OCEAN CITY — Daniel DuRoss’s three daughters wore their father’s image on T-shirts that explained how a drunken driver killed the 29-year-old Atlantic City police officer on Sept. 24, 1963.
Kimberly DuRoss, who was 3 at the time, sees signs that awareness campaigns have changed public perceptions of the danger and consequences of impaired driving from a time when they viewed less seriously, she said.
She and her family — including sisters Susan, who was 9 at the the time, and Debbie, who was not yet born when her father was killed — attended Sunday’s Hero Walk, a fundraiser for the Ensign John R. Elliott HERO Campaign for Designated Drivers.
“Now it seems more people are aware. Friends take keys away, have designated drivers,” said DuRoss, 52, of Egg Harbor Township. “I’ve even seen it: one person will not drink so their friends can. And I think it’s because of efforts like this.”
The HERO Campaign is well-known in the region. It was started by Bill and Muriel Elliott, an Egg Harbor Township couple whose son, John, was killed by a repeat drunken driver in Salem County in 2000.
The designated driver campaign has expanded in the past 12 years. It is now in five states, on billboards and television commercials, at a dozen colleges and several professional sports stadiums, including Citizens Bank Park and MetLife Stadium.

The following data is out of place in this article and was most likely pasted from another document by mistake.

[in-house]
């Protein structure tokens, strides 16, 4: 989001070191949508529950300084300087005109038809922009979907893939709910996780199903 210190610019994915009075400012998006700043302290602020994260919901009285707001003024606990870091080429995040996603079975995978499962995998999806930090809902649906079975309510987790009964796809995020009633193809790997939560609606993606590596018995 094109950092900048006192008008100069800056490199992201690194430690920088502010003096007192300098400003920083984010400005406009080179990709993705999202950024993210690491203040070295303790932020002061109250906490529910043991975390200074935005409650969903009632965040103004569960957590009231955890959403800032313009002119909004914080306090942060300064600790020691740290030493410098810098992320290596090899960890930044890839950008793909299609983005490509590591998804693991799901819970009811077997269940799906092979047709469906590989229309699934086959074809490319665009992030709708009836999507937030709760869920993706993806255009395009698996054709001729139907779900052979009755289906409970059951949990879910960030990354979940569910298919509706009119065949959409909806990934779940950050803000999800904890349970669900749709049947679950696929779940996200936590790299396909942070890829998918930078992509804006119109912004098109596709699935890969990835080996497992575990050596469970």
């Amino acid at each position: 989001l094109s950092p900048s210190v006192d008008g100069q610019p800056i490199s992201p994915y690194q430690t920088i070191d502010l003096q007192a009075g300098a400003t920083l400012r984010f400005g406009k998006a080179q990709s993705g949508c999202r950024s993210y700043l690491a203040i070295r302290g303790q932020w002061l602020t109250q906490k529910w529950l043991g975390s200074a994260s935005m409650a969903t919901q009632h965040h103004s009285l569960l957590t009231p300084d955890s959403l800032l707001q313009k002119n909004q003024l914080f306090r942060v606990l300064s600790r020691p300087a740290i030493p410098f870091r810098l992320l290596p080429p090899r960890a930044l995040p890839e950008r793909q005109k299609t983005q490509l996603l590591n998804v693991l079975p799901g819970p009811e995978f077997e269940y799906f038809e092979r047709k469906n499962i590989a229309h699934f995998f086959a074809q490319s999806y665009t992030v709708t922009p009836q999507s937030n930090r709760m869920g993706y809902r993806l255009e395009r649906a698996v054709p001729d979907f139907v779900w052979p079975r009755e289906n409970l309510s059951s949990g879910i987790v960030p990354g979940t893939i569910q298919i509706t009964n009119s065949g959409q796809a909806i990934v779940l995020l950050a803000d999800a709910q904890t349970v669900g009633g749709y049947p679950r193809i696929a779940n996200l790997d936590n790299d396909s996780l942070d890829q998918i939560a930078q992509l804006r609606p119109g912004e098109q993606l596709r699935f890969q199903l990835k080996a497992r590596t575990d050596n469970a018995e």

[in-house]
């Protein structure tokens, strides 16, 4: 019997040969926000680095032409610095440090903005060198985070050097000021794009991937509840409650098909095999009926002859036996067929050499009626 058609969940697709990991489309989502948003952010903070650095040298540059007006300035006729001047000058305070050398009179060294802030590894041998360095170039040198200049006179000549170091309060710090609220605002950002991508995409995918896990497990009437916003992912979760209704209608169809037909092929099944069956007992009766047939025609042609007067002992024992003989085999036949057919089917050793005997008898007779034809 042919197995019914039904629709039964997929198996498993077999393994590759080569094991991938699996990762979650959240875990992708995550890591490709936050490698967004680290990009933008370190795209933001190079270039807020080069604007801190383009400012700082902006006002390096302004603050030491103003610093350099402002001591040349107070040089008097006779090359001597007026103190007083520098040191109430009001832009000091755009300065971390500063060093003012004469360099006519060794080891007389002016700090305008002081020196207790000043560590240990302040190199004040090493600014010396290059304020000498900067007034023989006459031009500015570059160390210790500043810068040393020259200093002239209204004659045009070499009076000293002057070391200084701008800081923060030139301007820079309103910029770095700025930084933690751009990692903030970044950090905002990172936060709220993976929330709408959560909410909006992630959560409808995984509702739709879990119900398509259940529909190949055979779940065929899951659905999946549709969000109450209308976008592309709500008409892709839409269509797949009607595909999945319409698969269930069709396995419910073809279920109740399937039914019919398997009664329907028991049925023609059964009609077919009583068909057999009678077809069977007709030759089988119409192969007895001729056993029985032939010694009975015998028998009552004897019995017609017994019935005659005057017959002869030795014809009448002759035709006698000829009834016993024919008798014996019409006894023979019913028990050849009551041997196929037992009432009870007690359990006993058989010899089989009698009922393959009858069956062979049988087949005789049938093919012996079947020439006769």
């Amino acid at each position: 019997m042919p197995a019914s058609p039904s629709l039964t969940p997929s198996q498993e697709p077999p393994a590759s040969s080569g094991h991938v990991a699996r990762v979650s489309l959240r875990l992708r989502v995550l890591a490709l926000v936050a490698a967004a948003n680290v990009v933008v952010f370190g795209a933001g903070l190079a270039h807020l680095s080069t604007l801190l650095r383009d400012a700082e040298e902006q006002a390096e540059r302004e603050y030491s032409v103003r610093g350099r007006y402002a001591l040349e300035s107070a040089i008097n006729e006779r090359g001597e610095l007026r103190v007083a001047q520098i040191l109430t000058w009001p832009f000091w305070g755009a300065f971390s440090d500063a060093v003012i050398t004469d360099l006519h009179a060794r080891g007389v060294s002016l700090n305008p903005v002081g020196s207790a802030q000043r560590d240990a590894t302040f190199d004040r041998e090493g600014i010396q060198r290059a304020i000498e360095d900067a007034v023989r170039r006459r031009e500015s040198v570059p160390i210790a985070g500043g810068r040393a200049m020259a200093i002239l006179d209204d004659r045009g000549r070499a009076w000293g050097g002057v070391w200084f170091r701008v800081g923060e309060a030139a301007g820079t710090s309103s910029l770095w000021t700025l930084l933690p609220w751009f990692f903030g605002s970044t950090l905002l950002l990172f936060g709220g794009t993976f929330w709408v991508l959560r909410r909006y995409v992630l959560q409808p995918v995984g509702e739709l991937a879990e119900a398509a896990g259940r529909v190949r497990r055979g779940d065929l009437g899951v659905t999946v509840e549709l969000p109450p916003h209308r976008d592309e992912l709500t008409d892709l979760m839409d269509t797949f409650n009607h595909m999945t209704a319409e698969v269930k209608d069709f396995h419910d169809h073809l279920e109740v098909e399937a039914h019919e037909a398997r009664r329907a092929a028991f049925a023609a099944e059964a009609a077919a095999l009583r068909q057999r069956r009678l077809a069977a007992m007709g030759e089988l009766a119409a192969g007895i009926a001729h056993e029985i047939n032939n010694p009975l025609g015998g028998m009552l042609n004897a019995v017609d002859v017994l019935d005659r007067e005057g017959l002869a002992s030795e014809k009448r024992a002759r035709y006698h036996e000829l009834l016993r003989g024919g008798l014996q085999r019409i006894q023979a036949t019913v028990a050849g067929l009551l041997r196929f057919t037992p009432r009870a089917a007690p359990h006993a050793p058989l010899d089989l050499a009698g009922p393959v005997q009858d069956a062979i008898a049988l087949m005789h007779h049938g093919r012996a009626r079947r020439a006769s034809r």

Bill Elliott estimated nearly 2,000 people participated in the Hero Walk, a 5K that started on the Ocean City Boardwalk. He expects it will have raised about $125,000, which is $25,000 more than the inaugural event last year.
“I think it’s a repetitive message to change the public’s consciousness and behavior about a problem like this,” Elliott said. “You have to get their attention, appeal to their common sense and tell them what action you’d like them to take.
“I’d like to think the battle against drunk driving is going to be won by the designated drivers,” he said. “When you go to a football stadium or baseball game, you can’t give a message that says don’t drink. So if you can say, have a safe ride home, we think that’s the message that will work.”
Intoxicated driving remains a major problem in the United States, according to federal data.
The federal Center for Disease Control and Prevention estimates that Americans drove after drinking too much about 112 million times in 2010.
Elliott said the nonprofit hopes to reach more states, including Kentucky, Louisiana, Vermont, Florida and others. It is currently in New Jersey, Delaware, Maryland, Virginia and Massachusetts.
“We want it to be orderly growth because we need funding to keep up with that growth,” he said.
Sunday’s event in Ocean City was attended by hundreds of teachers and students from local schools.
Tom Duff, 15, an Egg Harbor Township High School student and neighbor of the Elliott family, has known about the campaign since he was very young.
“This is a message I think everyone will keep with them. Just like all these terrible deaths from drunk driving, people know someone has to be a designated driver,” he said.
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